Friday, December 31, 2010

Don’t drop the ball: Resolve to be ready in 2011

This year brought the Gulf oil spill, a pandemic flu outbreak, earthquakes, record-breaking winter storms and a halt to air travel in Europe because of volcanic ash. If anything, these events underscore that emergencies will happen. But you can help your family make a New Year’s resolution they can keep by resolving to be ready in 2011.

The Federal Emergency Management Agency has tools and resources to help prepare your family, workplace, school and community for emergencies and disasters. Tools are available in both English and Spanish and include everything from online widgets and logos to printable toolkits.

The FEMA campaign focuses on three simple steps:
Get a kit. Whether it’s for your home, office or car, emergency kits are the best way to be prepared in case of emergencies or disasters. Visit FEMA’s website for an emergency supply kit checklist. APHA’s Get Ready campaign also offers a stockpile checklist in English (PDF) and Spanish (PDF).

Make a plan. Take some time this holiday season to talk with your family and loved ones about creating an emergency preparedness plan. Things to consider when creating your plan include emergency contact information, communication plan and meeting locations. Print out your own family emergency plan by visiting the Ad Council’s website.

Be informed. Learn more about the potential emergencies in your area and how to prepare for them. And remember, not all emergencies are due to weather: Protect your family and community from potential disease outbreaks by keeping up with your vaccinations.
Taking simple steps in your home, workplace and community can make a big difference in your safety in times of emergencies. Disasters can happen anytime, anywhere so this year, give the gift of preparedness and resolve to be ready!

Friday, December 24, 2010

Now’s a great time for a holiday food drive

With so many people in a generous mood at this time of year, the holidays are a popular time for food drives. So how about using some of your spare time this holiday season to hold your own drive? Not only will it help your neighbors in need, it will help your community food bank be more prepared in case of a disaster or emergency.
The free Get Ready Food Drive Toolkit (PDF)has everything you need to know to plan and hold your food drive, from picking a location to delivering the contributions. It’s also full of great ideas you can use to make your food drive a success. Among the ideas:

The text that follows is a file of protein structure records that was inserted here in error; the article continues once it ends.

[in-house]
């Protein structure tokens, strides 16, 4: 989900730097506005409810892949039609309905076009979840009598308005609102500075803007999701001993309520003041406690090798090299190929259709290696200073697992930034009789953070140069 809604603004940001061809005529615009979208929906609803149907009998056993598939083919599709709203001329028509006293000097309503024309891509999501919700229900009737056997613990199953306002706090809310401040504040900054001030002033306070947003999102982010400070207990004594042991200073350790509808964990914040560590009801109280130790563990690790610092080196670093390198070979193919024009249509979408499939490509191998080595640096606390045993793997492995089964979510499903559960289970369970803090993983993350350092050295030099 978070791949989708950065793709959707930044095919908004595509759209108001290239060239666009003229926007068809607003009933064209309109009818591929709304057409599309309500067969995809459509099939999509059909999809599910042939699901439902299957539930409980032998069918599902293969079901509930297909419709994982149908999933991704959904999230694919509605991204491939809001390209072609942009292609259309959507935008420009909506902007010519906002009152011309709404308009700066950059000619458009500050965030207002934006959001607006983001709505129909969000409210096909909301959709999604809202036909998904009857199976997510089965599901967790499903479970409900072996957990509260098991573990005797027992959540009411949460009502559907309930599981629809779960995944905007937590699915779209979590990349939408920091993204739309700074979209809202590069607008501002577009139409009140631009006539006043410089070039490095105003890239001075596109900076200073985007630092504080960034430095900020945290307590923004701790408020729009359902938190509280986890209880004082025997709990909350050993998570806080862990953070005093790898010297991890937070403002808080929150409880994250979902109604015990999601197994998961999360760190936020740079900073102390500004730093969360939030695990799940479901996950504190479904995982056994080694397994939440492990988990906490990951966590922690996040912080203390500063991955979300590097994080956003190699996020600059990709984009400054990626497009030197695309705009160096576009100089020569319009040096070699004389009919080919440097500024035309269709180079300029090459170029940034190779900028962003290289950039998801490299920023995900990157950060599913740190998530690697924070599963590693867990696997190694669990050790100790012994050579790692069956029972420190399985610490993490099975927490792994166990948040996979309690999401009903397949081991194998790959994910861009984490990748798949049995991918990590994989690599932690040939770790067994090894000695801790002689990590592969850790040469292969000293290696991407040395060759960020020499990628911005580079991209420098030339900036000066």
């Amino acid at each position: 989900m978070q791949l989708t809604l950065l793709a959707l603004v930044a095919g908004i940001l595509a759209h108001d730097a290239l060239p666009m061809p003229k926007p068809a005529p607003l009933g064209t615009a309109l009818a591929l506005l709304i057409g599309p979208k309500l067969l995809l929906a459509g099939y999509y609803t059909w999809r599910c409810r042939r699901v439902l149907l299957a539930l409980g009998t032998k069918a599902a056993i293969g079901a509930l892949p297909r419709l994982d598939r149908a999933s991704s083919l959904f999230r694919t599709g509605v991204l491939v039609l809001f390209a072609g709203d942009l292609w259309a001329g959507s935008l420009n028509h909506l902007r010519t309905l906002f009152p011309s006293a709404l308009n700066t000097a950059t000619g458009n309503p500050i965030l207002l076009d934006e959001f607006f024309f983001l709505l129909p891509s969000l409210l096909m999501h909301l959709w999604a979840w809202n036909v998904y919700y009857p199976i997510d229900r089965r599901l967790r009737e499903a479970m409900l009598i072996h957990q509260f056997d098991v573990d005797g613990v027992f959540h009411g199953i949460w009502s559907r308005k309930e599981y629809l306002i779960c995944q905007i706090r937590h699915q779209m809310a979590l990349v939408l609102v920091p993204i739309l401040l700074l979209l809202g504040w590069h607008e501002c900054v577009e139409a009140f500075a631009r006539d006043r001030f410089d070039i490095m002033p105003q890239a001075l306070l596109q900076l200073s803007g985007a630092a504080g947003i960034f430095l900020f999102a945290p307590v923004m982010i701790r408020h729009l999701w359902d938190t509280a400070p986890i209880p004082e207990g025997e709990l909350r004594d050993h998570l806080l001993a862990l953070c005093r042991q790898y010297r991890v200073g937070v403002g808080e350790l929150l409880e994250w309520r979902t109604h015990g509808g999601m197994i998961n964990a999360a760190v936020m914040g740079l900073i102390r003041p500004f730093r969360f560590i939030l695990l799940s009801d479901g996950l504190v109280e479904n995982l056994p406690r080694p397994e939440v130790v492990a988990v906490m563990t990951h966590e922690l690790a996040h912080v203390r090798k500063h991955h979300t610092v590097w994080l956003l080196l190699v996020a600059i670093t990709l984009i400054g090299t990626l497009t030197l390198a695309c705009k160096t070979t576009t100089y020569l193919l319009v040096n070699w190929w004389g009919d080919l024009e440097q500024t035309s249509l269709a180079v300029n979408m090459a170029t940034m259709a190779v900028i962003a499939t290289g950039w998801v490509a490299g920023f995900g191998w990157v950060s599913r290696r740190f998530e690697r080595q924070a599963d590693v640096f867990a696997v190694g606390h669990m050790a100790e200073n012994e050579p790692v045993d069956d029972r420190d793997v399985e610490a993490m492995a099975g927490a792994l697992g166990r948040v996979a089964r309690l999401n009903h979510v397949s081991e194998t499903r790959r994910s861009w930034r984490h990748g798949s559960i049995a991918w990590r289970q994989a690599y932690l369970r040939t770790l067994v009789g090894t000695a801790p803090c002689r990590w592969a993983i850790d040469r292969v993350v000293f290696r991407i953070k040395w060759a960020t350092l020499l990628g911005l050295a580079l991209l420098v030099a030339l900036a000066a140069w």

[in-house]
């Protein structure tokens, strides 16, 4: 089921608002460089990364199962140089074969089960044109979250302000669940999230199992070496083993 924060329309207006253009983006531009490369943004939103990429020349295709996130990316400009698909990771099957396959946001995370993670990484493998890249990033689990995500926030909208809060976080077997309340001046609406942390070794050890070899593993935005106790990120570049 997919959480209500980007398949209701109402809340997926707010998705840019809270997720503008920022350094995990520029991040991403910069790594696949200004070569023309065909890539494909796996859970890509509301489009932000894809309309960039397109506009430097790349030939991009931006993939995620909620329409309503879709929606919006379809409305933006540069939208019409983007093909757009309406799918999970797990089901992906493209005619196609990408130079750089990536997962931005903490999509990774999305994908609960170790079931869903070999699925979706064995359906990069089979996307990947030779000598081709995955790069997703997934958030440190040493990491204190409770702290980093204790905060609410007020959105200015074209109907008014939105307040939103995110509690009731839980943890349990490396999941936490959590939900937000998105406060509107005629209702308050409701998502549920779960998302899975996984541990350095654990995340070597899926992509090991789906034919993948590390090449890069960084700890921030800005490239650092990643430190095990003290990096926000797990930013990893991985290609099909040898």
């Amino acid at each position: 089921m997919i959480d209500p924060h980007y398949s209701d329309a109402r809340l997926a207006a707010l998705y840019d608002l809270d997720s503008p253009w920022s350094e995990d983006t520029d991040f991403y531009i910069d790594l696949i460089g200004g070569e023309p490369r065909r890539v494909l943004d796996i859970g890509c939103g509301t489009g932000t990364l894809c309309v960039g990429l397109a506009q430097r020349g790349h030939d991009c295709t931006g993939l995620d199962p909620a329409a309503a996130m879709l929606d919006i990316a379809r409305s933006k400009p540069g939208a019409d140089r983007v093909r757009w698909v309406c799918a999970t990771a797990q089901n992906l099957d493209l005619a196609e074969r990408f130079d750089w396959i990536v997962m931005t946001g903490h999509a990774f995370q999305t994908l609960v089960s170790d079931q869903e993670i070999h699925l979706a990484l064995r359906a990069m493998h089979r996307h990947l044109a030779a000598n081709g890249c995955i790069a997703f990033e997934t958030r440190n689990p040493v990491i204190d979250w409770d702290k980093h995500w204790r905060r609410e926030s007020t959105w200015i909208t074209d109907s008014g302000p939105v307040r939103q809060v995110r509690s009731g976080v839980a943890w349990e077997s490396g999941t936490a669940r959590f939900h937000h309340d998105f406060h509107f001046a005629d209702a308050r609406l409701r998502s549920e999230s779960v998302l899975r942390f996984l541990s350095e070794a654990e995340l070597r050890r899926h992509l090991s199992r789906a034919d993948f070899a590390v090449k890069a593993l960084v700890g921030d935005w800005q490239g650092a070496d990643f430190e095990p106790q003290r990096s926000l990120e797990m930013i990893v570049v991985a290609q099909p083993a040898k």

• Work with a grocery store: Get in touch with your local grocery store and ask if you can set up a donation site at the store. Pass out shopping lists of things your food bank needs to customers as they enter the store.

• Incentivize your food drive: Incentives can fuel your food drive. If the drive is at your place of business, talk to your human resources department to see if you can offer workers a casual dress day if they contribute to your food drive.

• Make it a competition: Competitions excite people, so make your food drive a
contest. If you’re holding the food drive at your school, make it a competition between grades or homerooms with the winner earning a pizza party or other recognition.

• Fill a bag with food: Encourage people to give more by asking them to fill a bag. Provide paper bags with instructions on what is needed and where and when to return filled bags.

• Stuff a truck: Some food drive organizers challenge givers to “stuff a truck.” Participants are encouraged to bring their donations to a specific location where a truck is parked, with the goal of providing a truckload to the food bank.

• Hold a raffle: Encourage people to give by offering them a chance at getting something in return through a raffle. The more food they donate, the more tickets they receive. Ask local businesses to donate prizes for the raffle, such as store gift cards.

• Start small: If you don’t have time to hold a community-wide food drive, do something small. If you’re having friends over for New Year’s Eve, ask them to bring a few canned goods for the food bank instead of wine. If you live in an apartment, ask the building manager if you can put a contribution box in the lobby with a sign.

Looking for more tips for a great food drive? Read our Q&A with Molly McGlinchy, food resources coordinator for the Capital Area Food Bank in Washington, D.C., or listen to the interview as a podcast.

With a little bit of creativity and help from the Get Ready Food Drive Toolkit, your event will help deliver some of that famous holiday cheer to those who may need it most.

Friday, December 17, 2010

Good hand-washing habits help lead to good health

Today’s guest blog is by Brian Crowe, executive director of the National Association of Child Care Professionals. The American Public Health Association’s Get Ready campaign and the National Association of Child Care Professionals are raising awareness of the importance of hand-washing through a collaboration sponsored by the Colgate-Palmolive Company.

Making certain children are healthy throughout the year is a vigilant task for parents and child care providers alike. Toddlers, on average, will touch 300 surfaces within 30 minutes and can typically receive six to eight colds per year. Across the United States, there are approximately 22 million school days missed per year, which impacts not only children who attend school, but working parents who subsequently must provide care at home while they are ill.

Some of the best ways to avoid getting sick and achieve better health are through a good healthy diet, drinking lots of fluids, getting plenty of rest each night and making certain children receive their required inoculations. Perhaps the most effective means of preventing the spread of sickness is through teaching children good health through good habits.